by Hetty Kitson
This is the beginning of a satirical piece on the theme of money.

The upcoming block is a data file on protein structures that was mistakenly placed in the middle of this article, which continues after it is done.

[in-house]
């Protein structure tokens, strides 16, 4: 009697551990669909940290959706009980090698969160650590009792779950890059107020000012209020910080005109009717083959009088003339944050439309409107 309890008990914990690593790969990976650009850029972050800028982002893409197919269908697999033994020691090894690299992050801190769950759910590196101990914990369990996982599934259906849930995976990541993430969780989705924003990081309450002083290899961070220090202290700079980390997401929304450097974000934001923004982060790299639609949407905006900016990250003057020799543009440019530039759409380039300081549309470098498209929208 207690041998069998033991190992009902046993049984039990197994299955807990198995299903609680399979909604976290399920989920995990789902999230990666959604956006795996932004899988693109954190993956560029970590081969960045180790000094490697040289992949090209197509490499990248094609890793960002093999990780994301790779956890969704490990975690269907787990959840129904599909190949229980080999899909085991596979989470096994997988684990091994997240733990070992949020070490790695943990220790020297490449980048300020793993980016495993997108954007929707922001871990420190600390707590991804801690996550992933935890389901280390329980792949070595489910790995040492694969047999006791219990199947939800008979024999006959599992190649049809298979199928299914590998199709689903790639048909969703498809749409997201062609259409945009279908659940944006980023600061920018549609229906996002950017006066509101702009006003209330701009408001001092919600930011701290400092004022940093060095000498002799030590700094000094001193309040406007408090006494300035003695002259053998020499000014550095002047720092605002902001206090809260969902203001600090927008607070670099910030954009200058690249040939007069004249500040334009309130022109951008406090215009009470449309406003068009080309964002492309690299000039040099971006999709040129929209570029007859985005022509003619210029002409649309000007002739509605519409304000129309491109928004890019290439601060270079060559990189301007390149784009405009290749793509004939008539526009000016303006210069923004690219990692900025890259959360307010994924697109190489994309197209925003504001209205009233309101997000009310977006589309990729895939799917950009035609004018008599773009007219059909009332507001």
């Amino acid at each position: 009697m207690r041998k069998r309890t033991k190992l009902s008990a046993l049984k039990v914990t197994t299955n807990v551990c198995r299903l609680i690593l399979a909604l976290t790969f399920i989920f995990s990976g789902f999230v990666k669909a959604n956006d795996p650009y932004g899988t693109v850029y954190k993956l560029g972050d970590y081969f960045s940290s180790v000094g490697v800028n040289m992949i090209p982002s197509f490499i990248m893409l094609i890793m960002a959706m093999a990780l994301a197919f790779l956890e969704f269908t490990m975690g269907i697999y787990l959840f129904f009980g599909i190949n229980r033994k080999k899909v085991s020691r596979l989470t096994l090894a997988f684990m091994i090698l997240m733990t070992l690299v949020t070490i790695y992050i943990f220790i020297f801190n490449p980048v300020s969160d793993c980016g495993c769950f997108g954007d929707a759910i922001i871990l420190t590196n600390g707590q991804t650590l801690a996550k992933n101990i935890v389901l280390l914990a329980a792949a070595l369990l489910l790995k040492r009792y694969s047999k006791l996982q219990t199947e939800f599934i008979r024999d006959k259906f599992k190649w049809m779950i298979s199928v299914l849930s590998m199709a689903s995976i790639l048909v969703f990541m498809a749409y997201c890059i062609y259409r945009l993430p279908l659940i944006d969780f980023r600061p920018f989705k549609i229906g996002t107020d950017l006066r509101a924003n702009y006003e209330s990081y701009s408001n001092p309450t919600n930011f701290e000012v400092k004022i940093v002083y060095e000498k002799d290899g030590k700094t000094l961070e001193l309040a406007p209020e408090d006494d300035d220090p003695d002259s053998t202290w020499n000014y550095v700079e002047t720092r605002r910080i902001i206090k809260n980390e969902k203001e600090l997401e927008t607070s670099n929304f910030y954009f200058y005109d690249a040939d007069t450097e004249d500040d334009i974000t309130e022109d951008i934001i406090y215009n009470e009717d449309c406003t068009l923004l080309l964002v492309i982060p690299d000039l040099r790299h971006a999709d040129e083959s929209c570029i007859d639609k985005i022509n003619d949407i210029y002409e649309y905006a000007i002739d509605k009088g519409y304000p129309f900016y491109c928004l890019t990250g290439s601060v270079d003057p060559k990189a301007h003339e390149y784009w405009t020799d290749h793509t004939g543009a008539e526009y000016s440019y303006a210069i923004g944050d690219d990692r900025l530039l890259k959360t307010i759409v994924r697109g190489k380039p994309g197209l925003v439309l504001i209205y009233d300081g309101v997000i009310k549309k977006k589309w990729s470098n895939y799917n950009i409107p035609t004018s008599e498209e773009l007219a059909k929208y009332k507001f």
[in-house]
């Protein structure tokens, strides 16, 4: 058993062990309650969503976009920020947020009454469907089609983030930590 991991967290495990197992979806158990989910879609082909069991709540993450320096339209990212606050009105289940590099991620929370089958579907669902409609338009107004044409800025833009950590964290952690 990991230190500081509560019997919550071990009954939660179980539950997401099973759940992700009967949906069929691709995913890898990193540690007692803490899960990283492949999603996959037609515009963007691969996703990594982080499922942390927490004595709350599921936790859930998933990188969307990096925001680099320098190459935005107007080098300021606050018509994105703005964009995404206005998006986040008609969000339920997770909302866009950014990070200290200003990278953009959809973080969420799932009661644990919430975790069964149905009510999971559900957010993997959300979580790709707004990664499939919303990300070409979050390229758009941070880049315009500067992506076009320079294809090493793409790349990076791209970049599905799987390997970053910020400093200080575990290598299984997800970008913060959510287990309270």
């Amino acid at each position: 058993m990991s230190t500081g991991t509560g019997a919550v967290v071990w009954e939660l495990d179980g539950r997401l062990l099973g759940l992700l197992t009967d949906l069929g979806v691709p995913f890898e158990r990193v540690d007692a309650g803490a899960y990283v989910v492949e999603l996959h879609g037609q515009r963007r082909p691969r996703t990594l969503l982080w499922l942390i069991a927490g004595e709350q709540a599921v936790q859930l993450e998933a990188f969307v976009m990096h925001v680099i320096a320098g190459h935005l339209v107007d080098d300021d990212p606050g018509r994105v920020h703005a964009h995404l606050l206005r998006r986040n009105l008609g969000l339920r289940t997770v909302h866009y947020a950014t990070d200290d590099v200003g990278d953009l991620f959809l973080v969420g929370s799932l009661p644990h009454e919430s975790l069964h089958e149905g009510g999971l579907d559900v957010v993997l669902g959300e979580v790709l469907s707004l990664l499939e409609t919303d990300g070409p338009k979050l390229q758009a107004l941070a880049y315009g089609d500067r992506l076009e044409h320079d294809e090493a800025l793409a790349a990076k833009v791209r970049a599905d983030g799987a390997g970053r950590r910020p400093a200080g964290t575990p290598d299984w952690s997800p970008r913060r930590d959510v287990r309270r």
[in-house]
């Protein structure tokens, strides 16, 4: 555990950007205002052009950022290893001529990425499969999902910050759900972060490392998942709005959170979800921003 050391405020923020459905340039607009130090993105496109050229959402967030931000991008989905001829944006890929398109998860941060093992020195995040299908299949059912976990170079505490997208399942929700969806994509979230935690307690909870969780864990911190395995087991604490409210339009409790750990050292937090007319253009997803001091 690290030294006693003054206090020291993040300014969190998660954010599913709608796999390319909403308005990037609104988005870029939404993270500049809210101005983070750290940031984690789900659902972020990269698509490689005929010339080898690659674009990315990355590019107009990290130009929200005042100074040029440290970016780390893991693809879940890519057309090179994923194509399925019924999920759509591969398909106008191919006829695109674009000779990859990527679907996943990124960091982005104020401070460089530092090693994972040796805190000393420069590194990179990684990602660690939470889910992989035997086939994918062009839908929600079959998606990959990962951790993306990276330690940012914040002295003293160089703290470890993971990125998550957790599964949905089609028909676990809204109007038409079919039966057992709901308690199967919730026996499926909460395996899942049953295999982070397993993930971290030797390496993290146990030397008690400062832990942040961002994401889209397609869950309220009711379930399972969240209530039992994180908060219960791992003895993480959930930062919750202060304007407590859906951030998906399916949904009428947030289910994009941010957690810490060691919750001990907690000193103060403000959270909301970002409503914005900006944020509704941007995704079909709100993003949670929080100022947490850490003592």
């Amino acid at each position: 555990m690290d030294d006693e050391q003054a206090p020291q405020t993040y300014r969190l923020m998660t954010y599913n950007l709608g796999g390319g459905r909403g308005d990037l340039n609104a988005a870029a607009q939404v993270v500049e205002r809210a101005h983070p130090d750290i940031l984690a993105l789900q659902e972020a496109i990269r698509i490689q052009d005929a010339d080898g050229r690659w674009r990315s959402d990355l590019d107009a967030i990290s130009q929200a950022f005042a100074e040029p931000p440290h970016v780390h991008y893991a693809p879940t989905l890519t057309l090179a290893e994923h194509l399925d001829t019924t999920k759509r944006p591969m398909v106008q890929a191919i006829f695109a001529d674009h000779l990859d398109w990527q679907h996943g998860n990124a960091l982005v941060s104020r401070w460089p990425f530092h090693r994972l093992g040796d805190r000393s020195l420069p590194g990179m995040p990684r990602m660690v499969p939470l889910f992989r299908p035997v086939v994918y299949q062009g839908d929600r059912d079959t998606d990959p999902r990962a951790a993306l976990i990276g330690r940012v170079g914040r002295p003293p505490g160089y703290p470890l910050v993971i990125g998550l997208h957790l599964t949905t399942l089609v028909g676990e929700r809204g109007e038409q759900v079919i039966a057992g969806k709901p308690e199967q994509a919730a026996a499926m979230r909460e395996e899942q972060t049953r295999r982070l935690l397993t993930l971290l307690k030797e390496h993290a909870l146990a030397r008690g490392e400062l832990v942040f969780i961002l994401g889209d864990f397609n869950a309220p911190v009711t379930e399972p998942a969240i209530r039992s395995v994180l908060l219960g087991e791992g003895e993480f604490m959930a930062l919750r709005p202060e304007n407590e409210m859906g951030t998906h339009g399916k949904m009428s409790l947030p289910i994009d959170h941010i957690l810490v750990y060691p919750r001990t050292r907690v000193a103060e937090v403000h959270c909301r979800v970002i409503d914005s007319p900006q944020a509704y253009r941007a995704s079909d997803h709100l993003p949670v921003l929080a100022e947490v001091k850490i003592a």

|I found a fiver yesterday. It’s not often that you find notes lying around, I thought, so I picked it up. It was torn across the corner, the one closest to the pound sign, where someone had dragged it across the tarmac on the bottom of their shoe. The physicality of money for many outweighs its actual being. The essence of a value; some figures on a screen, it’s different to being able to feel something in your hand - its weight; its history; the faint smell of sweat and tobacco; hints of iron; reminiscent of the metallic taste of a nosebleed; its texture almost soil-like, leaving your fingertips rough but you’re never sure why. I find myself asking questions. How many coke heads have snorted a line with this? You can’t tell, there are no decaying nostrils to judge by, just a crumpled piece of paper that’s been all of the places you’d hope never to go, like between the moist palms of that man who stares at you through his wall of beard before his weekly visit to Ladbrokes, the one who reeks of unwashed clothes, like cheese that’s been left to sweat. The power of money, the rhythms it can cause us to slip into – a false sense of security, like the relief when you pass a car crash on the motorway and realise you didn’t cause it. Well, I found it outside Starbucks and I thought I’d keep it. Someone probably dropped it on their way in, and in that case they don’t deserve to get it back anyway.|